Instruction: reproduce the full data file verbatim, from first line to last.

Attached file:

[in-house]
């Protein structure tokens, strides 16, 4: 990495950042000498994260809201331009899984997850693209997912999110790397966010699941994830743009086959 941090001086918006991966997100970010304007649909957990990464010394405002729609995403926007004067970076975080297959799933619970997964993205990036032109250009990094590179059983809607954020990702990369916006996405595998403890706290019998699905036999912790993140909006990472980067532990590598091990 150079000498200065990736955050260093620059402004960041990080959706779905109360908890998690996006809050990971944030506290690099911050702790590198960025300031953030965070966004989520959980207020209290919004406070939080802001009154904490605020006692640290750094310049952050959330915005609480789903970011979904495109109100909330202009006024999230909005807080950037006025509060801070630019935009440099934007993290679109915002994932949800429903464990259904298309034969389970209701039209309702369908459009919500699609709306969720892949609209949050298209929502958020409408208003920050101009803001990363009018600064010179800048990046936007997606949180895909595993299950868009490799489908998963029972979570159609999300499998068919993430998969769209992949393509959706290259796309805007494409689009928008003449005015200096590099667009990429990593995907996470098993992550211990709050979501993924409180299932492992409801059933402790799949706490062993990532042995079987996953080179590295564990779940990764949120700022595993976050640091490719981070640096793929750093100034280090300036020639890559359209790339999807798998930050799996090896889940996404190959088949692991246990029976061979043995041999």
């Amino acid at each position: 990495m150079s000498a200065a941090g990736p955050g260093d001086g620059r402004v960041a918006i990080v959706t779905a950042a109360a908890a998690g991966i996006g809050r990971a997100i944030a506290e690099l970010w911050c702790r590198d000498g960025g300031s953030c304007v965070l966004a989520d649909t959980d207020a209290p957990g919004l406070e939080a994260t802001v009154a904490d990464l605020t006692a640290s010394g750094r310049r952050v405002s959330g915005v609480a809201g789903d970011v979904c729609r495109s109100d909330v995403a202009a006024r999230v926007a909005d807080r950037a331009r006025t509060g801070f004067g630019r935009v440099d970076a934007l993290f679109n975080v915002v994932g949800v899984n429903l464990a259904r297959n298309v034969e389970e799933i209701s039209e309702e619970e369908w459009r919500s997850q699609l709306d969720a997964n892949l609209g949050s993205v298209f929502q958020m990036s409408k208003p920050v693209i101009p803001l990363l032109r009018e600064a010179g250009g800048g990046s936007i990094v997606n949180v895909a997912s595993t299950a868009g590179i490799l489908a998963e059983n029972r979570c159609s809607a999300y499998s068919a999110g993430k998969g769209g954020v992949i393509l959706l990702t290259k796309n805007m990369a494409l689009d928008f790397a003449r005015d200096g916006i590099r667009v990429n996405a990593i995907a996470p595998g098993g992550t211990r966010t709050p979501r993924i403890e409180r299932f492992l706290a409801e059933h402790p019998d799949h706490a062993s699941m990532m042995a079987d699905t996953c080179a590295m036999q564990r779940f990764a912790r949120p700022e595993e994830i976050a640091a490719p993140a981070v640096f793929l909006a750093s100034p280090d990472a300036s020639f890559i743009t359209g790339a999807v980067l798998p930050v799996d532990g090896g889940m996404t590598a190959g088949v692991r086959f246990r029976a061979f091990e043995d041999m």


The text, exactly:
[in-house]
């Protein structure tokens, strides 16, 4: 990495950042000498994260809201331009899984997850693209997912999110790397966010699941994830743009086959 941090001086918006991966997100970010304007649909957990990464010394405002729609995403926007004067970076975080297959799933619970997964993205990036032109250009990094590179059983809607954020990702990369916006996405595998403890706290019998699905036999912790993140909006990472980067532990590598091990 150079000498200065990736955050260093620059402004960041990080959706779905109360908890998690996006809050990971944030506290690099911050702790590198960025300031953030965070966004989520959980207020209290919004406070939080802001009154904490605020006692640290750094310049952050959330915005609480789903970011979904495109109100909330202009006024999230909005807080950037006025509060801070630019935009440099934007993290679109915002994932949800429903464990259904298309034969389970209701039209309702369908459009919500699609709306969720892949609209949050298209929502958020409408208003920050101009803001990363009018600064010179800048990046936007997606949180895909595993299950868009490799489908998963029972979570159609999300499998068919993430998969769209992949393509959706290259796309805007494409689009928008003449005015200096590099667009990429990593995907996470098993992550211990709050979501993924409180299932492992409801059933402790799949706490062993990532042995079987996953080179590295564990779940990764949120700022595993976050640091490719981070640096793929750093100034280090300036020639890559359209790339999807798998930050799996090896889940996404190959088949692991246990029976061979043995041999």
């Amino acid at each position: 990495m150079s000498a200065a941090g990736p955050g260093d001086g620059r402004v960041a918006i990080v959706t779905a950042a109360a908890a998690g991966i996006g809050r990971a997100i944030a506290e690099l970010w911050c702790r590198d000498g960025g300031s953030c304007v965070l966004a989520d649909t959980d207020a209290p957990g919004l406070e939080a994260t802001v009154a904490d990464l605020t006692a640290s010394g750094r310049r952050v405002s959330g915005v609480a809201g789903d970011v979904c729609r495109s109100d909330v995403a202009a006024r999230v926007a909005d807080r950037a331009r006025t509060g801070f004067g630019r935009v440099d970076a934007l993290f679109n975080v915002v994932g949800v899984n429903l464990a259904r297959n298309v034969e389970e799933i209701s039209e309702e619970e369908w459009r919500s997850q699609l709306d969720a997964n892949l609209g949050s993205v298209f929502q958020m990036s409408k208003p920050v693209i101009p803001l990363l032109r009018e600064a010179g250009g800048g990046s936007i990094v997606n949180v895909a997912s595993t299950a868009g590179i490799l489908a998963e059983n029972r979570c159609s809607a999300y499998s068919a999110g993430k998969g769209g954020v992949i393509l959706l990702t290259k796309n805007m990369a494409l689009d928008f790397a003449r005015d200096g916006i590099r667009v990429n996405a990593i995907a996470p595998g098993g992550t211990r966010t709050p979501r993924i403890e409180r299932f492992l706290a409801e059933h402790p019998d799949h706490a062993s699941m990532m042995a079987d699905t996953c080179a590295m036999q564990r779940f990764a912790r949120p700022e595993e994830i976050a640091a490719p993140a981070v640096f793929l909006a750093s100034p280090d990472a300036s020639f890559i743009t359209g790339a999807v980067l798998p930050v799996d532990g090896g889940m996404t590598a190959g088949v692991r086959f246990r029976a061979f091990e043995d041999m």